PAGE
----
Honoring ordinary heroes
BROOMFIELD - It is often referred to as, "The Greatest Generation's Greatest Day" -- August 14, 1945 -- the day that marked the end of World War II.
Seventy years later, that day was commemorated around the globe over the recent weekend as a means to recall the achievements of those who served in World War II and for a nation to rededicate themselves to carry on the legacy of "The Greatest Generation."
The Spirit of '45 movement challenged Americans to "remember and be inspired," and that was the theme as Ken Swearengen, director of the Missouri Veterans Cemetery in Bloomfield, addressed a crowd gathered Sunday afternoon on the cemetery grounds.
Swearengen joined with hundreds of communities across the country on Sunday as wreaths were put in place by veterans to recognize the 70th anniversary of the war's end.
Globally, the 70th Anniversary Commemorative Tribute began in the Western Pacific with a ceremony organized by the Phillippine Scouts at the Manila American Cemetery in the Philippines. The tribute continued westward through Europe with individual ceremonies in countries where Americans sacrificed their lives in the cause of freedom.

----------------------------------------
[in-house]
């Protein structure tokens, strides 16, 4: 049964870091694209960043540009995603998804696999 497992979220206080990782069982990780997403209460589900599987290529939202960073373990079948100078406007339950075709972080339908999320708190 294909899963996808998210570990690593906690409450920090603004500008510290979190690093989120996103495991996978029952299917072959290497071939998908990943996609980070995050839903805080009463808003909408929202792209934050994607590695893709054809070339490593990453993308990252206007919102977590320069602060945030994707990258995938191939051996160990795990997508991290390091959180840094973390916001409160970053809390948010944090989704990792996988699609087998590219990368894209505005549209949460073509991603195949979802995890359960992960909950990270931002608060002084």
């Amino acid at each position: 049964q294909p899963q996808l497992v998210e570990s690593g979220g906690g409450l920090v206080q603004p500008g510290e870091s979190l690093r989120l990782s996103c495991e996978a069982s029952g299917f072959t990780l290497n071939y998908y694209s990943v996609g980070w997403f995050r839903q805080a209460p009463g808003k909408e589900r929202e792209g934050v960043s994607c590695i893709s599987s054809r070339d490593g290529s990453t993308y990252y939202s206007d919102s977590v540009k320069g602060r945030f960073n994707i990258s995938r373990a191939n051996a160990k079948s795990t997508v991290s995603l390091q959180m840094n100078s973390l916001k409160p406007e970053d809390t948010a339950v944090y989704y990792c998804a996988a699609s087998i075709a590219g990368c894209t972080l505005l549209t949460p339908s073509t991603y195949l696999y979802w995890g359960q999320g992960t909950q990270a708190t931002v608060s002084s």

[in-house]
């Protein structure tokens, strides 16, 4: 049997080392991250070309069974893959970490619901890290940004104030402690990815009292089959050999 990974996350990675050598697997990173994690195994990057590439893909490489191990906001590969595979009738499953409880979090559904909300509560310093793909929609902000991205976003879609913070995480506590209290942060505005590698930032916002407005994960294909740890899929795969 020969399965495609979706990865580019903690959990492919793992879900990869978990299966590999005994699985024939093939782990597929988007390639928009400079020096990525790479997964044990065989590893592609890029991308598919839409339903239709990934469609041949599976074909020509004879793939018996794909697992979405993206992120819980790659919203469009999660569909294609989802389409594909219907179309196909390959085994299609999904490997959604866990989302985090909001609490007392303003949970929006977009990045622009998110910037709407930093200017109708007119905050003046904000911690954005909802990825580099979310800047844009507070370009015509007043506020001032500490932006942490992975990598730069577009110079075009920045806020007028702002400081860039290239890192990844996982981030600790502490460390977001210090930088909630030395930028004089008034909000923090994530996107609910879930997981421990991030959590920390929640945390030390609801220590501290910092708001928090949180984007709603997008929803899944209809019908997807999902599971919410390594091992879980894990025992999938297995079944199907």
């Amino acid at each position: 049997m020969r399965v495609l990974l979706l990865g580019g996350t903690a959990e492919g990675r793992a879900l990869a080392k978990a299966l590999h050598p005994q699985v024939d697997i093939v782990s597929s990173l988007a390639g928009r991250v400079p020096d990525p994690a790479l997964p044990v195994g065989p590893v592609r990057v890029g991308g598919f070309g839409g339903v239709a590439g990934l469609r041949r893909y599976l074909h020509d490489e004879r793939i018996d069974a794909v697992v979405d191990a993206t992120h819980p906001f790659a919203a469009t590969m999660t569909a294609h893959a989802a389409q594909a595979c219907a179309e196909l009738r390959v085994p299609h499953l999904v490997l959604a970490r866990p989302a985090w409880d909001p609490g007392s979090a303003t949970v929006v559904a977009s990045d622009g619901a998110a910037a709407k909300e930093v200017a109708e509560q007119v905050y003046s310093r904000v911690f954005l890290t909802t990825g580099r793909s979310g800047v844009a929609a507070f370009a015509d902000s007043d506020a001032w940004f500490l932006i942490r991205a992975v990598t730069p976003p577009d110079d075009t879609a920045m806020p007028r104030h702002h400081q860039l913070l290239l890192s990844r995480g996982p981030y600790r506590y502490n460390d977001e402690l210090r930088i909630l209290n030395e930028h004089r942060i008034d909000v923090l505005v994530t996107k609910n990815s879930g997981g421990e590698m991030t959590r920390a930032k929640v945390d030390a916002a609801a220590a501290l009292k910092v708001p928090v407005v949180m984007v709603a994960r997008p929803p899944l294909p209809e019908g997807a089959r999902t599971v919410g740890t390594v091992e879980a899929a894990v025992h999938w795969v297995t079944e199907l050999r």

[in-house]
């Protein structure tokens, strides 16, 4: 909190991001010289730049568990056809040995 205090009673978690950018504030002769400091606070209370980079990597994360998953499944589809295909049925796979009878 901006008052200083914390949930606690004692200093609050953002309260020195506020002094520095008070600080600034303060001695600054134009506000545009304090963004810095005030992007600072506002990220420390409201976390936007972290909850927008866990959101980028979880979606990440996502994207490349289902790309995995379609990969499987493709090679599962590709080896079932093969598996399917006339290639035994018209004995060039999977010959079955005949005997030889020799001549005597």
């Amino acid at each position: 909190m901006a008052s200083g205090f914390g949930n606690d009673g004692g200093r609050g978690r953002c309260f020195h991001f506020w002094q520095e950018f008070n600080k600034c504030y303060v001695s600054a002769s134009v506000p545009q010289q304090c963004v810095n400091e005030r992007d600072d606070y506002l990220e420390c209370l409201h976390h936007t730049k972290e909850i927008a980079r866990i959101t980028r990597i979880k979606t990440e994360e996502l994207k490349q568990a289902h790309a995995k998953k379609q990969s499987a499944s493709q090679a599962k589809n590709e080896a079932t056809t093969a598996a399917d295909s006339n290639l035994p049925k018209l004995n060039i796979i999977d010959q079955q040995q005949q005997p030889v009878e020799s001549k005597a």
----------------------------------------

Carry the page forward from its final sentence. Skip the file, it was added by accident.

Ceremonies took place at all national and state Veterans Administration cemeteries throughout the U.S., before concluding at the National Memorial of the Pacific Cemetery in Hawaii.
Eight local World War II veterans were seated to be honored at Sunday's event, and following the brief laying of the wreath ceremony, guests had an opportunity to personally thank each of the veterans for their service.
The Stoddard County Honor Guard, two members of which are WWII veterans themselves, presided at the event, performing the ceremonial three-volley salute.